MN: ImageNation has been in Harlem since its inception. How do you stay relevant in a world of competition?
MG: It’s hard. And the hardest part is when I first started with ImageNation, it was just me. Most of the competition in Harlem that exists now has been influenced by my work. I’m really clear about that. Staying relevant now is about partnering up and increasing the quality of our programs. Building new audiences and, right now, it’s about raising funds so we can be sustainable [and] actually achieve the goal of opening the cinema. We can produce a successful event; eyes closed. Now it’s about raising the funds to open the doors. Relevancy for us is about opening the doors of the cinema.
MN: You run the company with your husband, Greg Gates. What are some of the good and bad things about working with your husband?
MG: Greg is a very creative person, he’s really committed to what he’s doing. He gets it. And I trust him 150 percent. The bad part is that he’s my husband and with your husband, you get home at night and you still talk about it, especially if you’re annoyed.
MN: What has changed in Harlem since you produced your first event?
MG: When I started I had this image of a chain of cinemas but I realized that Harlem just wasn’t ready for it. There was no night life. I’d be opening a cinema on a dead block. Back then, 125th street was dark at night after 8 o’clock. Now there’s a real vibrant nightlife in Harlem. There are vibrant social hubs here. There’s a tremendous about of investment going on in Harlem. And there is a community that can sustain this type of endeavor so much more than before.
MN: Where do you see ImageNation in the next five years?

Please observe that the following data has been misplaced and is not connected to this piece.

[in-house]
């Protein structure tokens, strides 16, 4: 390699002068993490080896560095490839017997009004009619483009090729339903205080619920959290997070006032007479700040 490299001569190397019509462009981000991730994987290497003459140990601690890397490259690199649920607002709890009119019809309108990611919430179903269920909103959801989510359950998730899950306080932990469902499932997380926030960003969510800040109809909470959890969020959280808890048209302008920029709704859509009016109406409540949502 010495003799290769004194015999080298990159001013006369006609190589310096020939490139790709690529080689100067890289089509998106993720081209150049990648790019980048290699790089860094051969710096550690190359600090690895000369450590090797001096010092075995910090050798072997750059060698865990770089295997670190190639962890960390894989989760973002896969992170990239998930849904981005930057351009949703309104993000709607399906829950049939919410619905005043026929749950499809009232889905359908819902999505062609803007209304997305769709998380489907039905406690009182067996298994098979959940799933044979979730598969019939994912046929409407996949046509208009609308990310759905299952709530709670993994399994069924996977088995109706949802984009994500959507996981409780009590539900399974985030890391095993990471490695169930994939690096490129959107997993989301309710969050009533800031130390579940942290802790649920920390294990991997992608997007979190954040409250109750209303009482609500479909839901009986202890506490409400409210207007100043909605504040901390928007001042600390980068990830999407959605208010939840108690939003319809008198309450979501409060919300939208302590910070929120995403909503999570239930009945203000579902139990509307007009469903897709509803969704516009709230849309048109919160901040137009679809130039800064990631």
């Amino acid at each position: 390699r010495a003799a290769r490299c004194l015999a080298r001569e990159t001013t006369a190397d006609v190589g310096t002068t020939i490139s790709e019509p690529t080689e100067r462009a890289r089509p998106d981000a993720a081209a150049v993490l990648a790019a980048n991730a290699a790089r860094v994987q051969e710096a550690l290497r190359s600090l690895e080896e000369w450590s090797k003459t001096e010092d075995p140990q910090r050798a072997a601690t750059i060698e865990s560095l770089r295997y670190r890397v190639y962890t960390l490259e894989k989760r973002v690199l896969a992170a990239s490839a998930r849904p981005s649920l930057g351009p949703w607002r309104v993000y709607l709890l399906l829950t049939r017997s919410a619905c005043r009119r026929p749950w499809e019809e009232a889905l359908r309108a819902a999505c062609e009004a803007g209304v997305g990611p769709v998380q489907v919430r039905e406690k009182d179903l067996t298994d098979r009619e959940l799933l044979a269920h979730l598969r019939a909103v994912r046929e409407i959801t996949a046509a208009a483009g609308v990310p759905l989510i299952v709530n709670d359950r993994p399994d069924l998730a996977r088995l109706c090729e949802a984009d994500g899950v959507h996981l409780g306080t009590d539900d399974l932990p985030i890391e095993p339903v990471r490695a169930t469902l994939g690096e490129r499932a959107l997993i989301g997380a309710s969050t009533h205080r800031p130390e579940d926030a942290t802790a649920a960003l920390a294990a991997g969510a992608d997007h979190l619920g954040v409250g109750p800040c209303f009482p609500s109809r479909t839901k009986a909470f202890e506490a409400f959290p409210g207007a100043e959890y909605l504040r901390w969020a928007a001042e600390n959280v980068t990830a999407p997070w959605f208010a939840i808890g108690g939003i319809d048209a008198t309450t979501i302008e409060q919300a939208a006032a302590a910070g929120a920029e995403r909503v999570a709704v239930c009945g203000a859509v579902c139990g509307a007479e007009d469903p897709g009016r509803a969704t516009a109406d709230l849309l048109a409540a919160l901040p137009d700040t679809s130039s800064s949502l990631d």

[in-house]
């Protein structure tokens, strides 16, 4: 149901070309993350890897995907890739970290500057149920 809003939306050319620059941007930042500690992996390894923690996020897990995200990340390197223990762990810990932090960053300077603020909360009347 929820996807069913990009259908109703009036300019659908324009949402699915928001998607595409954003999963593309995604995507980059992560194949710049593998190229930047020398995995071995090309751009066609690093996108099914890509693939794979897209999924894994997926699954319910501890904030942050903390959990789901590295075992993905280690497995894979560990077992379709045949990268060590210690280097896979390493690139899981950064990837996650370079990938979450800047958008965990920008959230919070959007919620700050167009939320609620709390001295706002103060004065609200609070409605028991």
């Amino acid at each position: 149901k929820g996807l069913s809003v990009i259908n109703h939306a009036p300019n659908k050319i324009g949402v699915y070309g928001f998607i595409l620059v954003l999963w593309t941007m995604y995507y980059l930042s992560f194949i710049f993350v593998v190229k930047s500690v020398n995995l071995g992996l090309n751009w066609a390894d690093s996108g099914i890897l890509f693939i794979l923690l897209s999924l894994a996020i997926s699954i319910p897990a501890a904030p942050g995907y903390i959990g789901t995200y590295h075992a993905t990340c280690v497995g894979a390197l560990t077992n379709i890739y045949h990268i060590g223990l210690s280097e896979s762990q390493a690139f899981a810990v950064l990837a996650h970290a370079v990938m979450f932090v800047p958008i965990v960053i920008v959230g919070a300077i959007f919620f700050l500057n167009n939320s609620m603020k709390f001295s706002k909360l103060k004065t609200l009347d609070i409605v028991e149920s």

MG: I see us having two cinemas up and running. We’d like to have the franchise system up and running.
MN: Any advice to event planners and building audiences?
MG: Keep a good mailing list, a good strong team around you and know your audience, what will be engaging to them. Some people do things from a passionate point of view but there will come a time when your passion won’t sustain you. Having a clear idea of how the finances will come in is my best advice. If you’re an artistic person, you’ll find at least at first that the business part will come secondary. However, you’ll come to find out that it should be considered first. Prioritize bringing on an accountant and good bookkeeping.
MN: Advice for married couples going into business?
MG: I think it best if you segment responsibilities; everyone should have their lane. That makes things work a little bit better. Be very clear about who does what, like in your home; if your husband has his job and you have your job, you can complement each other instead of tripping over each other. I’d definitely say segment your responsibilities.